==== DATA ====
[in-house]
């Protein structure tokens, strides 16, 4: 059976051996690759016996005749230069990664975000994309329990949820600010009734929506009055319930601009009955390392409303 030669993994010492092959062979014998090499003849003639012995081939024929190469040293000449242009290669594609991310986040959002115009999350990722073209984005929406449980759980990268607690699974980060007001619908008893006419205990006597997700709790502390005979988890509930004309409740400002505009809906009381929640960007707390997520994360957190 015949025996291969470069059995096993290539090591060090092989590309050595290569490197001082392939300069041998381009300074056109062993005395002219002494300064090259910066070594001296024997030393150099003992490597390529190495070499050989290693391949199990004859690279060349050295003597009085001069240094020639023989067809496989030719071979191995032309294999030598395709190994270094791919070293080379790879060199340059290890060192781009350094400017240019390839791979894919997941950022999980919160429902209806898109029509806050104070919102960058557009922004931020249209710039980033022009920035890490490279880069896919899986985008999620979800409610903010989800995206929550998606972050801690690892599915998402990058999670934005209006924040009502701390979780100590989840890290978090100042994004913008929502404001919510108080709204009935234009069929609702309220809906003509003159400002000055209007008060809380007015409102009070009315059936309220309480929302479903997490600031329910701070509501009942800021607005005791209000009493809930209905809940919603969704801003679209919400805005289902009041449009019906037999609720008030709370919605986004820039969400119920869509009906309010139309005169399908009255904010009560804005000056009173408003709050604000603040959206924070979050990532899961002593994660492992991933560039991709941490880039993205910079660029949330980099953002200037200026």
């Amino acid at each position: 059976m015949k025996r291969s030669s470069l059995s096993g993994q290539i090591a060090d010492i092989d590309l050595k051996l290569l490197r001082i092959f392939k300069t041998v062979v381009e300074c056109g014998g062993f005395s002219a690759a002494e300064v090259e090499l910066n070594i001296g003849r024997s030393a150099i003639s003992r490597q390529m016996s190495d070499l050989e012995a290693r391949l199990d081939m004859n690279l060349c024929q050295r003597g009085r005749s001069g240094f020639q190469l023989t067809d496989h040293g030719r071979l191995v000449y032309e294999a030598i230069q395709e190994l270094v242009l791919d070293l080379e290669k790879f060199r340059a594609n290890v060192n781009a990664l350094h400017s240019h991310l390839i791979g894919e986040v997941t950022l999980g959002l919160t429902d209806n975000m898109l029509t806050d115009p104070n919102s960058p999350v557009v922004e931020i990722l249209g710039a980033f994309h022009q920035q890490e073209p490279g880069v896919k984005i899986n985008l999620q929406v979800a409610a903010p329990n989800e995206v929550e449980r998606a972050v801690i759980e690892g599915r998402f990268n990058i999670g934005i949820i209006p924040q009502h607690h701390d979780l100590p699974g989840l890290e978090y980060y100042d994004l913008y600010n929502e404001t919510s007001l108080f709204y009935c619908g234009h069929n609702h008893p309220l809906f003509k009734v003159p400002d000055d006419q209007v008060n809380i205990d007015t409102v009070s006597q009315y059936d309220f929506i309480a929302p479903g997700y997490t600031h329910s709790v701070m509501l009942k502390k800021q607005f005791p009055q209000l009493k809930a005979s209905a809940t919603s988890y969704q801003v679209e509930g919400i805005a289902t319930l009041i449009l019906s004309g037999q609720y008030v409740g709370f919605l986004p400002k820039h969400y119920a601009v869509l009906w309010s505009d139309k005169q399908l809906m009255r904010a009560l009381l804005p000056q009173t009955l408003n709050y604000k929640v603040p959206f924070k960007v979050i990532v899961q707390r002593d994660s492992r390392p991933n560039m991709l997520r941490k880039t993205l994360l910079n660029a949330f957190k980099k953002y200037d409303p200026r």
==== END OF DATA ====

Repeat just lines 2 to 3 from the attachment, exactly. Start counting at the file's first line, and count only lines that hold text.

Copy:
């Protein structure tokens, strides 16, 4: 059976051996690759016996005749230069990664975000994309329990949820600010009734929506009055319930601009009955390392409303 030669993994010492092959062979014998090499003849003639012995081939024929190469040293000449242009290669594609991310986040959002115009999350990722073209984005929406449980759980990268607690699974980060007001619908008893006419205990006597997700709790502390005979988890509930004309409740400002505009809906009381929640960007707390997520994360957190 015949025996291969470069059995096993290539090591060090092989590309050595290569490197001082392939300069041998381009300074056109062993005395002219002494300064090259910066070594001296024997030393150099003992490597390529190495070499050989290693391949199990004859690279060349050295003597009085001069240094020639023989067809496989030719071979191995032309294999030598395709190994270094791919070293080379790879060199340059290890060192781009350094400017240019390839791979894919997941950022999980919160429902209806898109029509806050104070919102960058557009922004931020249209710039980033022009920035890490490279880069896919899986985008999620979800409610903010989800995206929550998606972050801690690892599915998402990058999670934005209006924040009502701390979780100590989840890290978090100042994004913008929502404001919510108080709204009935234009069929609702309220809906003509003159400002000055209007008060809380007015409102009070009315059936309220309480929302479903997490600031329910701070509501009942800021607005005791209000009493809930209905809940919603969704801003679209919400805005289902009041449009019906037999609720008030709370919605986004820039969400119920869509009906309010139309005169399908009255904010009560804005000056009173408003709050604000603040959206924070979050990532899961002593994660492992991933560039991709941490880039993205910079660029949330980099953002200037200026």
């Amino acid at each position: 059976m015949k025996r291969s030669s470069l059995s096993g993994q290539i090591a060090d010492i092989d590309l050595k051996l290569l490197r001082i092959f392939k300069t041998v062979v381009e300074c056109g014998g062993f005395s002219a690759a002494e300064v090259e090499l910066n070594i001296g003849r024997s030393a150099i003639s003992r490597q390529m016996s190495d070499l050989e012995a290693r391949l199990d081939m004859n690279l060349c024929q050295r003597g009085r005749s001069g240094f020639q190469l023989t067809d496989h040293g030719r071979l191995v000449y032309e294999a030598i230069q395709e190994l270094v242009l791919d070293l080379e290669k790879f060199r340059a594609n290890v060192n781009a990664l350094h400017s240019h991310l390839i791979g894919e986040v997941t950022l999980g959002l919160t429902d209806n975000m898109l029509t806050d115009p104070n919102s960058p999350v557009v922004e931020i990722l249209g710039a980033f994309h022009q920035q890490e073209p490279g880069v896919k984005i899986n985008l999620q929406v979800a409610a903010p329990n989800e995206v929550e449980r998606a972050v801690i759980e690892g599915r998402f990268n990058i999670g934005i949820i209006p924040q009502h607690h701390d979780l100590p699974g989840l890290e978090y980060y100042d994004l913008y600010n929502e404001t919510s007001l108080f709204y009935c619908g234009h069929n609702h008893p309220l809906f003509k009734v003159p400002d000055d006419q209007v008060n809380i205990d007015t409102v009070s006597q009315y059936d309220f929506i309480a929302p479903g997700y997490t600031h329910s709790v701070m509501l009942k502390k800021q607005f005791p009055q209000l009493k809930a005979s209905a809940t919603s988890y969704q801003v679209e509930g919400i805005a289902t319930l009041i449009l019906s004309g037999q609720y008030v409740g709370f919605l986004p400002k820039h969400y119920a601009v869509l009906w309010s505009d139309k005169q399908l809906m009255r904010a009560l009381l804005p000056q009173t009955l408003n709050y604000k929640v603040p959206f924070k960007v979050i990532v899961q707390r002593d994660s492992r390392p991933n560039m991709l997520r941490k880039t993205l994360l910079n660029a949330f957190k980099k953002y200037d409303p200026r």